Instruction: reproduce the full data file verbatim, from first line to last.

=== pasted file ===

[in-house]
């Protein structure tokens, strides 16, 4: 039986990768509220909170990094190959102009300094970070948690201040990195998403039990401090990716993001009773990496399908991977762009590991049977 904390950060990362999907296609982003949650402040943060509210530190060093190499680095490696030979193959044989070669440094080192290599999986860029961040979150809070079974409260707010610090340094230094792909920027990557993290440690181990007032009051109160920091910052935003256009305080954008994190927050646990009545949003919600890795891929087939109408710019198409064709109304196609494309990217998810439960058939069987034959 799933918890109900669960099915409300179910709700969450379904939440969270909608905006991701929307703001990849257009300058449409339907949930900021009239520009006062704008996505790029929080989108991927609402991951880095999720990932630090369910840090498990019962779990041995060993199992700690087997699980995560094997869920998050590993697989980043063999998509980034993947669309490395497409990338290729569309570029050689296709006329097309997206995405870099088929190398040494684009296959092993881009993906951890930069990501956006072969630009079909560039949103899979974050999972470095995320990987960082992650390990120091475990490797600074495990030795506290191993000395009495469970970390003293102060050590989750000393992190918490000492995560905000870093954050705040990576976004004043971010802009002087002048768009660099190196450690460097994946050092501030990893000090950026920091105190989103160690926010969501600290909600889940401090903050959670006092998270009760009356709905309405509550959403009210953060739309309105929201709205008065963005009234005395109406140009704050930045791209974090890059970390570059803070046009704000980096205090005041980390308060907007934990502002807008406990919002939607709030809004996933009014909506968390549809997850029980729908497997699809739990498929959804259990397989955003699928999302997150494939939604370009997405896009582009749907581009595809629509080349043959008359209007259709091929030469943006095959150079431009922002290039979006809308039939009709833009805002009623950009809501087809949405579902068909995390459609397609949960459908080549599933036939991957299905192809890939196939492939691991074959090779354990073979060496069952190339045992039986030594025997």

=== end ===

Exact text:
[in-house]
């Protein structure tokens, strides 16, 4: 039986990768509220909170990094190959102009300094970070948690201040990195998403039990401090990716993001009773990496399908991977762009590991049977 904390950060990362999907296609982003949650402040943060509210530190060093190499680095490696030979193959044989070669440094080192290599999986860029961040979150809070079974409260707010610090340094230094792909920027990557993290440690181990007032009051109160920091910052935003256009305080954008994190927050646990009545949003919600890795891929087939109408710019198409064709109304196609494309990217998810439960058939069987034959 799933918890109900669960099915409300179910709700969450379904939440969270909608905006991701929307703001990849257009300058449409339907949930900021009239520009006062704008996505790029929080989108991927609402991951880095999720990932630090369910840090498990019962779990041995060993199992700690087997699980995560094997869920998050590993697989980043063999998509980034993947669309490395497409990338290729569309570029050689296709006329097309997206995405870099088929190398040494684009296959092993881009993906951890930069990501956006072969630009079909560039949103899979974050999972470095995320990987960082992650390990120091475990490797600074495990030795506290191993000395009495469970970390003293102060050590989750000393992190918490000492995560905000870093954050705040990576976004004043971010802009002087002048768009660099190196450690460097994946050092501030990893000090950026920091105190989103160690926010969501600290909600889940401090903050959670006092998270009760009356709905309405509550959403009210953060739309309105929201709205008065963005009234005395109406140009704050930045791209974090890059970390570059803070046009704000980096205090005041980390308060907007934990502002807008406990919002939607709030809004996933009014909506968390549809997850029980729908497997699809739990498929959804259990397989955003699928999302997150494939939604370009997405896009582009749907581009595809629509080349043959008359209007259709091929030469943006095959150079431009922002290039979006809308039939009709833009805002009623950009809501087809949405579902068909995390459609397609949960459908080549599933036939991957299905192809890939196939492939691991074959090779354990073979060496069952190339045992039986030594025997």